47th Annual AAPG-SPE Eastern Section Joint Meeting

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Assessing the Potential Helium Resources in Central Kentucky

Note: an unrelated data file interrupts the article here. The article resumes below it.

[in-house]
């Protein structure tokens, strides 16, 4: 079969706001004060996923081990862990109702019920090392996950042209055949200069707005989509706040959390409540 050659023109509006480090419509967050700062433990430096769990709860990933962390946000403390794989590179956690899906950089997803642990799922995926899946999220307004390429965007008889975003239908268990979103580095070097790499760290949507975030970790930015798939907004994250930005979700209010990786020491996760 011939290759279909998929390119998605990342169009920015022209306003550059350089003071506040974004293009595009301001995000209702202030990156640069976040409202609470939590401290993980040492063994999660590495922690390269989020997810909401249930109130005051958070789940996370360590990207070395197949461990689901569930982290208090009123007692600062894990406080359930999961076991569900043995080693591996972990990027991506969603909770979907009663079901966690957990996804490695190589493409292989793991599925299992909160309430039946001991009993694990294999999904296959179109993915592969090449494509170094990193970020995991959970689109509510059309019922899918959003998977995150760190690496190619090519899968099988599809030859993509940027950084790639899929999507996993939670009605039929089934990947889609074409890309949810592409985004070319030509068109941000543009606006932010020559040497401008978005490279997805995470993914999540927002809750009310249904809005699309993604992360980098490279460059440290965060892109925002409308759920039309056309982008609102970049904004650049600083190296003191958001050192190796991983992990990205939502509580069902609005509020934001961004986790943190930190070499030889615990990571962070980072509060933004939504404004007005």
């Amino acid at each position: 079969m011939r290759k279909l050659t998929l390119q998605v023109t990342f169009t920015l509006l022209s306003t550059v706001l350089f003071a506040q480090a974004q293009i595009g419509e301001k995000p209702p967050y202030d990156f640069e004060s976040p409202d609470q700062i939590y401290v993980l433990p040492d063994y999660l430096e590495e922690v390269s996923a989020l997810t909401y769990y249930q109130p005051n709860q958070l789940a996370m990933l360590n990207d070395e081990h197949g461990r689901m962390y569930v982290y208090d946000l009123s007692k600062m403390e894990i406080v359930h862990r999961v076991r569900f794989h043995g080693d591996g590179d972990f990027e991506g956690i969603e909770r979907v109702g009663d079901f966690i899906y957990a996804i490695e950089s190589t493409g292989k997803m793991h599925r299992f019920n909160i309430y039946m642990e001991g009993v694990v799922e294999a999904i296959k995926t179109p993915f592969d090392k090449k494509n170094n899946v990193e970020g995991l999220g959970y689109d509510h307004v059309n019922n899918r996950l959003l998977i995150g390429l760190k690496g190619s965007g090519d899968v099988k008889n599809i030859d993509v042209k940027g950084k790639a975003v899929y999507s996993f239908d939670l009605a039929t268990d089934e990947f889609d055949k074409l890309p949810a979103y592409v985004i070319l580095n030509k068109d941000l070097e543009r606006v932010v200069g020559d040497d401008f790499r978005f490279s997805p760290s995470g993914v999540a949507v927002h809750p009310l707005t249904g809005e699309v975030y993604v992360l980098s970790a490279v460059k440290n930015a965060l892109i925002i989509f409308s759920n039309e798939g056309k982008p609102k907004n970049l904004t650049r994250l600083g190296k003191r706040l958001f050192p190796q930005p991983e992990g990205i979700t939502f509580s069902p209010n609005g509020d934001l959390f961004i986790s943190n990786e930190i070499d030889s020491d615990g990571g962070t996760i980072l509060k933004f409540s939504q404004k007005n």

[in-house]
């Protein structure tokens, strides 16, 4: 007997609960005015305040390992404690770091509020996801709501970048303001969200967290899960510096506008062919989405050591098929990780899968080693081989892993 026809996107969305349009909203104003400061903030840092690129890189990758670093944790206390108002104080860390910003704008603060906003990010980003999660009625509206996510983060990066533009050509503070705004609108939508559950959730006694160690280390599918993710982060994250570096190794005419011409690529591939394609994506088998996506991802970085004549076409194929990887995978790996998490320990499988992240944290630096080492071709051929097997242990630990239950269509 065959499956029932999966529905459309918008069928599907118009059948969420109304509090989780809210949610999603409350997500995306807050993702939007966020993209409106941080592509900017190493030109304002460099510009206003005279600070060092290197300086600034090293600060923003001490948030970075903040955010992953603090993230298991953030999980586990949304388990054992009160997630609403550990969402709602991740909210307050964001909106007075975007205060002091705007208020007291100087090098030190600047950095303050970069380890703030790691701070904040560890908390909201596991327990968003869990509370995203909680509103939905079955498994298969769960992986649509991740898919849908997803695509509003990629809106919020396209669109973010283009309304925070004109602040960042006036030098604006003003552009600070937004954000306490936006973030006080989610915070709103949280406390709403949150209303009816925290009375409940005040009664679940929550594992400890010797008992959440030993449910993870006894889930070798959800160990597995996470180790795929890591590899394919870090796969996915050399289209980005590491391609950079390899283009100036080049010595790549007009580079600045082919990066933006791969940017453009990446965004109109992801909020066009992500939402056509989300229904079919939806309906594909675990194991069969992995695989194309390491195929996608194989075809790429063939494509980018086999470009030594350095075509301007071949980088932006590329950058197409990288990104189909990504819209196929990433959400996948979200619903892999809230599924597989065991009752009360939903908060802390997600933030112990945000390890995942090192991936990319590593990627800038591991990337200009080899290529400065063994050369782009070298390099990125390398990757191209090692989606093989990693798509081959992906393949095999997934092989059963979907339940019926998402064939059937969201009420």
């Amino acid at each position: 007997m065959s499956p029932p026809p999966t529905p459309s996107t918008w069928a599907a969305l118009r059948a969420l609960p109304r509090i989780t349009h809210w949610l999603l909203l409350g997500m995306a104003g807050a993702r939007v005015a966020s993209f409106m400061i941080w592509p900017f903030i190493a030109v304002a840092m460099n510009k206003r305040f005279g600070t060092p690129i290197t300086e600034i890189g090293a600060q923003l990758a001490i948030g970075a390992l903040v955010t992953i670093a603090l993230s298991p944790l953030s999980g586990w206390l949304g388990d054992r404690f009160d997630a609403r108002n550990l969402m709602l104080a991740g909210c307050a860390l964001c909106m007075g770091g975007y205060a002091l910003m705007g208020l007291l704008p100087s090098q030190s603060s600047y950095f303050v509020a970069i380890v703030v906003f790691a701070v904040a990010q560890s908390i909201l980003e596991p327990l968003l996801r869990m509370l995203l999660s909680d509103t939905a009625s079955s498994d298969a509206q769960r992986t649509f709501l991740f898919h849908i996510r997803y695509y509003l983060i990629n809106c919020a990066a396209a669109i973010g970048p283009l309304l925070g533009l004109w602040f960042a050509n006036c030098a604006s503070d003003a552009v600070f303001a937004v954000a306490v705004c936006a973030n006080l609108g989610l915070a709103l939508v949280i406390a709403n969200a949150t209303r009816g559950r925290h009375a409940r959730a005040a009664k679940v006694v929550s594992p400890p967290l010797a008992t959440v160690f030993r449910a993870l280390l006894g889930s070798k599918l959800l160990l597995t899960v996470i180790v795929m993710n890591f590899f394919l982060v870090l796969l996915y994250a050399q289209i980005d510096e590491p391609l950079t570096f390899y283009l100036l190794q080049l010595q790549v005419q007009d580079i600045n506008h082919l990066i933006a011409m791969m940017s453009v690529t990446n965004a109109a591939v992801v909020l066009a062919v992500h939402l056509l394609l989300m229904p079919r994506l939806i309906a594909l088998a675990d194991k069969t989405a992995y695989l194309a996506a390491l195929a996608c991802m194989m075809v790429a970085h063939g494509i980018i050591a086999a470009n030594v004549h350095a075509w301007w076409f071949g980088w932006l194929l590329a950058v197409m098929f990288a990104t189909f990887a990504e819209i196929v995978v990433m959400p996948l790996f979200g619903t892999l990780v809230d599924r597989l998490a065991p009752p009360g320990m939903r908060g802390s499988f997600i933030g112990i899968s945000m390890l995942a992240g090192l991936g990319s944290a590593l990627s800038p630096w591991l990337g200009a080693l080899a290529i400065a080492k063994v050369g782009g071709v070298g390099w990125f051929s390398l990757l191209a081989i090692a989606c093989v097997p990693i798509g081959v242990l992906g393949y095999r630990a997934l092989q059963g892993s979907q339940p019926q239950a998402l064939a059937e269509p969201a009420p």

Helium (He) is a rare element essential to medical procedures, such as magnetic resonance imaging, and low temperature physics research. However, the decision to sell Federal helium supplies through the Helium Privatization Act of 1996 may make the United States dependent on foreign sources for its He supply. He is produced in the Earth’s crust by radioactive alpha decay of uranium (U) and thorium (Th) isotopes in minerals. Radioactive decay of potassium (K) isotopes, common in crustal rocks, is by gamma decay and does not produce He. He migrates and accumulates in porous rocks much like oil and natural gas. He concentrations exceeding 1.6 vol.%—three times the minimum concentration required for commercial development in western U.S. helium fields—have been found in oil and gas exploration wells drilled to the Rome Formation, at an average depths > 4500 ft, adjacent to the Kentucky River fault in the Rome Trough, Garrard and Clark Counties, Kentucky. There are, however, no data on He occurrences in the 20-mi gap between those locations. He generation potential can be estimated by calibration of conventional gamma ray logs (GR) to U and Th concentrations measured by X-ray fluorescence (XRF) analyses of cuttings and core samples from wells in the areas of known He accumulation. These data can then be used as a guide for predicting commercial He accumulations. A spectral gamma ray log (SGR), a logging tool that measures U, Th, and K concentrations in formations penetrated in a wellbore, was run in the Kentucky Geological Survey 1 Hanson Aggregates well, Carter County, Kentucky, and XRF analyses of cuttings from the Conasauga shale and Grenville basement were performed for calibration of SGR and GR log data. SGR log values were a poor match to XRF data, with SGR values of U much lower and Th values higher XRF values in the Conasauga and SGR measured U values much higher and Th values much lower than XRF values in the Grenville. By calibrating SGR values to XRF measurements, however, calibration of GR log values to U and Th concentrations was possible. Net potential He source rock in the Rome Formation shales was determined using a 108 API units (APIu) cutoff. Average GR values in Rome Formation shales in the Rome Trough at the API unit cutoff increase from about 125 APIu in central Garrard County to more that 200 APIu in southern Clark County. This suggests that the Garrard-Clark counties region has a high likelihood for He generation. Additional XRF analyses of cuttings from the Rome Formation shales will be necessary to confirm this. If the Garrard-Clark counties region is rich in He, central Kentucky may have a valuable commercial resource. The cost of drilling deeps wells to assess the He distribution, however, has discouraged exploration in the region.